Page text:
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The forecasters can’t seem to agree on whether March is coming in like a lion or a lamb. Finding consensus about the weather is tricky because our memories can be so subjective. But you wouldn’t be quite correct if you believe that it has been a very snowy winter.  With very nearly double the average inches in both months, it’s been a very snowy January and February. Accumulated totals are at 50.5 inches as of Tuesday morning, with more forecasted. And given the normal average of almost 10 inches for April, May, and June, it’s safe to say that we’d all like to put our snow shovels away in favor of some spades and trowels.

We know that you’re itching to get into the garden, but the incoming sub-zero temperatures are signaling that it may be a while before you begin planting anything in the garden. Never fear though. Spring always arrives. Eventually.

Should you feed or starve your spring fever? If you decide to appease that gardening beast, try starting some seeds indoors. Onions, leeks and any perennial flowers can be sown now. Use a good germinating mix, like Black Gold’s Seedling mix or Propagation Mix from Sungro. These mixes are formulated for young plants and will help lessen the chance for damping off and other fatal fungal diseases. And don’t forget that these growing starts will need plenty of light, so you may want to invest in some grow lights. You’ll find lots of choices in the Garden Center.

If you haven’t yet, it is time to thoroughly inspect all your plants for insect pests. You may have made it so far without problems, but pesky creatures can pop up, seemingly overnight. Carefully check underneath all the leaves for lurking spider mites and whiteflies. These pests can be very sneaky. Aphids are easier to spot on new tender shoots. Keen observation goes a long way. A good shower or spray in the kitchen sink will make a world of difference. Be sure to use lukewarm water and don’t wash plants with fuzzy-leaved or cactus.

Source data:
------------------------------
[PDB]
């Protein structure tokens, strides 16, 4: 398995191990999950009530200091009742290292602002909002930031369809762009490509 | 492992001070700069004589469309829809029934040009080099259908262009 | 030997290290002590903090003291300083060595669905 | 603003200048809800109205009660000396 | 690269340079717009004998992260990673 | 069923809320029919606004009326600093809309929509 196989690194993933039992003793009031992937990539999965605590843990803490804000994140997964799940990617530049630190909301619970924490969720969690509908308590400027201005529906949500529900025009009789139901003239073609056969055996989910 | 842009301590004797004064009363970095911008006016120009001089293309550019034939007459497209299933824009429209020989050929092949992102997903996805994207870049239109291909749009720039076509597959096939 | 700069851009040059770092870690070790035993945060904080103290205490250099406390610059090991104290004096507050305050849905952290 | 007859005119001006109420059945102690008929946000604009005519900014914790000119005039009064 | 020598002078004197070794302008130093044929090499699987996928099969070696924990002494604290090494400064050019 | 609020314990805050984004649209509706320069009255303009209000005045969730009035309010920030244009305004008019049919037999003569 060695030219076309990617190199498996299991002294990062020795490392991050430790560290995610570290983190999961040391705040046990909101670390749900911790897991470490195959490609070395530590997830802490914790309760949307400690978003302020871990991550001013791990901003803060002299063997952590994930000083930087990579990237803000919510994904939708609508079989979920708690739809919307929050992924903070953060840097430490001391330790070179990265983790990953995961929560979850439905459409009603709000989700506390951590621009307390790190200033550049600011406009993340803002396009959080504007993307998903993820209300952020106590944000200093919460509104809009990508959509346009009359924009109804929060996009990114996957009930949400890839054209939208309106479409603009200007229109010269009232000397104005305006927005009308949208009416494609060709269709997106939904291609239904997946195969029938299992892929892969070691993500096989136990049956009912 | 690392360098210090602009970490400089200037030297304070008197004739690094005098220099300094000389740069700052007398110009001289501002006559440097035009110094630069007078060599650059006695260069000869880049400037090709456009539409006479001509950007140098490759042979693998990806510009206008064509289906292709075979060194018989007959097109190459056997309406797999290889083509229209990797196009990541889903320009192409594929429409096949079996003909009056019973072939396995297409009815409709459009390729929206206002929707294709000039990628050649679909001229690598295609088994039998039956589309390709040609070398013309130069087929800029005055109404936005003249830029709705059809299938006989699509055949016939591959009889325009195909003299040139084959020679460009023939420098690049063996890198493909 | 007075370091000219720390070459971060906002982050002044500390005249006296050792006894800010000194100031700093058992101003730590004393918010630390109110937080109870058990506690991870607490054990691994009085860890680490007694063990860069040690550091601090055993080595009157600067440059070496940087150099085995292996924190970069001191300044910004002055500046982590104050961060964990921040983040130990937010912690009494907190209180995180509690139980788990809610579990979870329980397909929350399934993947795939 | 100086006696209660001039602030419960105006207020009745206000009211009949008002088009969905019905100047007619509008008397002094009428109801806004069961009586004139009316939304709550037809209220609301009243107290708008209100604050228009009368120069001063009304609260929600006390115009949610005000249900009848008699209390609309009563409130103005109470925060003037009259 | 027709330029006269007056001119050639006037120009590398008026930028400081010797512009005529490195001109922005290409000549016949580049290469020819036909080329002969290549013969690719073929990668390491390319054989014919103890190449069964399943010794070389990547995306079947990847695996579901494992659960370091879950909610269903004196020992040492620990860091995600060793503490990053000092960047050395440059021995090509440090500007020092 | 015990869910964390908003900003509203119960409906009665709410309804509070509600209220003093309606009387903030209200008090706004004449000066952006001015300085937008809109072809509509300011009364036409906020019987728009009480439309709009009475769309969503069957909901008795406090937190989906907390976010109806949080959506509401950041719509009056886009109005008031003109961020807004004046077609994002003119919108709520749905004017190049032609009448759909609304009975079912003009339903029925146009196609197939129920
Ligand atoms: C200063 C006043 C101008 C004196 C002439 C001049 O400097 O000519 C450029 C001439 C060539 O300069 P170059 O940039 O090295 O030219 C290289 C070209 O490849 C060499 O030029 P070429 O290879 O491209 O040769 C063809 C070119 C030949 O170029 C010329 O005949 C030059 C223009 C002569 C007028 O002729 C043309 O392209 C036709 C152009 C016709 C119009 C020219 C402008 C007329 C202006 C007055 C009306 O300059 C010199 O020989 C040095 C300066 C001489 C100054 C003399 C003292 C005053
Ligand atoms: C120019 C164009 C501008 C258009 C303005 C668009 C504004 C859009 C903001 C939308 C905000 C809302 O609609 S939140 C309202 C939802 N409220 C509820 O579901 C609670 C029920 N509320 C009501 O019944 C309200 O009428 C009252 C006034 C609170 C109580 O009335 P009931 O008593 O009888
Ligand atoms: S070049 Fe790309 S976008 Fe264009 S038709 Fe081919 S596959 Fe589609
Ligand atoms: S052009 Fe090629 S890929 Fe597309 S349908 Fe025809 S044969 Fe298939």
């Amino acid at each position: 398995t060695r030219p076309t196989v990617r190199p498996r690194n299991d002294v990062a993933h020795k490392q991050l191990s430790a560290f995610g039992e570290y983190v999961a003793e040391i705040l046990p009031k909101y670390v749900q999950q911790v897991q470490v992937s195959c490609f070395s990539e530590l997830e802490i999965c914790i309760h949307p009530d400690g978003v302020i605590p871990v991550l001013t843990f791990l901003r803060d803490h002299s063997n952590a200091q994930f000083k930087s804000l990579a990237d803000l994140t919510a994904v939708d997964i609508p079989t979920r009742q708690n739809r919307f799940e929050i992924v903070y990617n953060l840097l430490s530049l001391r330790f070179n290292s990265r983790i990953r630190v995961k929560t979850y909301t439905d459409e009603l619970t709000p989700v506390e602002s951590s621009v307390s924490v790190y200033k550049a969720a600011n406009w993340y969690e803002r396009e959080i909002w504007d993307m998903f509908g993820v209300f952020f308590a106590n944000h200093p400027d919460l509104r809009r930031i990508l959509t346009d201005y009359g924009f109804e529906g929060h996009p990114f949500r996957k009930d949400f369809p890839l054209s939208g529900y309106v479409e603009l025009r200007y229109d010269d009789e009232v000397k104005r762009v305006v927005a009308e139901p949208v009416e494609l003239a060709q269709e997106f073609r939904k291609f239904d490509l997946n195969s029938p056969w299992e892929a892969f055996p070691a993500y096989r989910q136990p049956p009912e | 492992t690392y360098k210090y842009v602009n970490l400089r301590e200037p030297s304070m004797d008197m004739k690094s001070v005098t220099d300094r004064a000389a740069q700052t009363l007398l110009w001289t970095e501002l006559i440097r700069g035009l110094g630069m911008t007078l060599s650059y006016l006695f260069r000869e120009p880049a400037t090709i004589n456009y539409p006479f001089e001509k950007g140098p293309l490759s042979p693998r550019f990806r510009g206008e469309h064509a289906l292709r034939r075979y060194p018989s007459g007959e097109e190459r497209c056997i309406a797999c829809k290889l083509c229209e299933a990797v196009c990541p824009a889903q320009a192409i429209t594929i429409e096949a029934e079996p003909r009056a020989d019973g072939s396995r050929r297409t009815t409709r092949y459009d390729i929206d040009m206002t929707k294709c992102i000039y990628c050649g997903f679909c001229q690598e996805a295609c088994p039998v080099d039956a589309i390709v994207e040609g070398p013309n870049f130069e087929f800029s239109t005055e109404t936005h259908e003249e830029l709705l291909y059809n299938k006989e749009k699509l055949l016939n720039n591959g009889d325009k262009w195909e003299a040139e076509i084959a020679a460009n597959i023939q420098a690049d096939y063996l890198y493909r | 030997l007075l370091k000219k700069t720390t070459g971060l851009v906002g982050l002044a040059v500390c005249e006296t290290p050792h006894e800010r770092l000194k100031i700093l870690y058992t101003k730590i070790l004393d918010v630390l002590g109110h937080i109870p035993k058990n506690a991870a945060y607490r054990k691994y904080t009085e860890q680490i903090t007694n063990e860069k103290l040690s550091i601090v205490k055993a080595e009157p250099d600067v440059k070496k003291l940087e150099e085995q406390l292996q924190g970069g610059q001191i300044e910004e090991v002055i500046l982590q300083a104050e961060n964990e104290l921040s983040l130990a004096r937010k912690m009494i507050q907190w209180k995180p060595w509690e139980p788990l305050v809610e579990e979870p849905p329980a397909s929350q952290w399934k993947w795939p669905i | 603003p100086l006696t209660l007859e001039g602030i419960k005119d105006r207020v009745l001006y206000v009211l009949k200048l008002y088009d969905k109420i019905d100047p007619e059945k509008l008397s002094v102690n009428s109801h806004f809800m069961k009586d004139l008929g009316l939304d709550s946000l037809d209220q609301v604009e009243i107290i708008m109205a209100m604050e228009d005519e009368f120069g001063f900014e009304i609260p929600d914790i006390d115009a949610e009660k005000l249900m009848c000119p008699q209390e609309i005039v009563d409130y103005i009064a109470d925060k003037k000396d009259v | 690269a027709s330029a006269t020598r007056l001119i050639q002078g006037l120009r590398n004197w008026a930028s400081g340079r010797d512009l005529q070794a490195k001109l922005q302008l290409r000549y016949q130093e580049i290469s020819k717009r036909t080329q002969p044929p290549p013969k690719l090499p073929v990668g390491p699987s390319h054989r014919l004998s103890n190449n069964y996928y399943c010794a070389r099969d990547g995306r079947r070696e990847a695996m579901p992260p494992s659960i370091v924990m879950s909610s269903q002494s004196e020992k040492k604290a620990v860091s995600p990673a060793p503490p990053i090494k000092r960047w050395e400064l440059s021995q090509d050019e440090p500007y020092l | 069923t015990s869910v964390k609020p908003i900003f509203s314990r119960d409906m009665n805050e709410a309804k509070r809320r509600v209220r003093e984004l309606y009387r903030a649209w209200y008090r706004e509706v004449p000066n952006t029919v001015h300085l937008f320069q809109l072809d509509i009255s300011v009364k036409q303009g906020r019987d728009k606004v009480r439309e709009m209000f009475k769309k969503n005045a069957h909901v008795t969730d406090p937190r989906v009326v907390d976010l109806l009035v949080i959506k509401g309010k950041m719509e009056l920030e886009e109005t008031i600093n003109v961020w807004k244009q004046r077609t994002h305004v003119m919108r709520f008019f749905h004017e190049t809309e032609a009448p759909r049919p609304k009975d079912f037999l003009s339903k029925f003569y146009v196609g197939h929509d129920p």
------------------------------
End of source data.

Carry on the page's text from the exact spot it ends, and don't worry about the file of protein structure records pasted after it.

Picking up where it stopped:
And what is your lawn doing under all of the snow? It’s hard to predict what effect the winter will have. We tend to take a wait and see attitude. When areas do begin to green up, think about applying an early spring fertilizer. Remember that growing grass necessitates mowing grass, so get your mower tuned up and get the blades sharpened. Ragged mower cuts will damage the grass plants and cause discoloration. In fact, it isn’t a bad idea to sharpen all of your cutting tools, from hand pruners to chainsaws. And if you applied a lot of salt to combat this winter’s ice, liberally flush the areas at the edges of driveways, sidewalks, and roadways as the snow melts to wash as much of those de-icing products out of the soil as possible.

Be careful about knocking snow and ice from perennials and tender shrubs to minimize breakage. Again, we’re preaching caution. There’s still a lot of time for more snow and hard freezes. Over 13 inches of the white stuff fell last April! And if you really can’t stand the wait, take a walk through UW-Madison’s Arboretum. Take the trail to Skunk Cabbage Bridge. And on your way, stop to see if the watercress is greening up at Big Spring.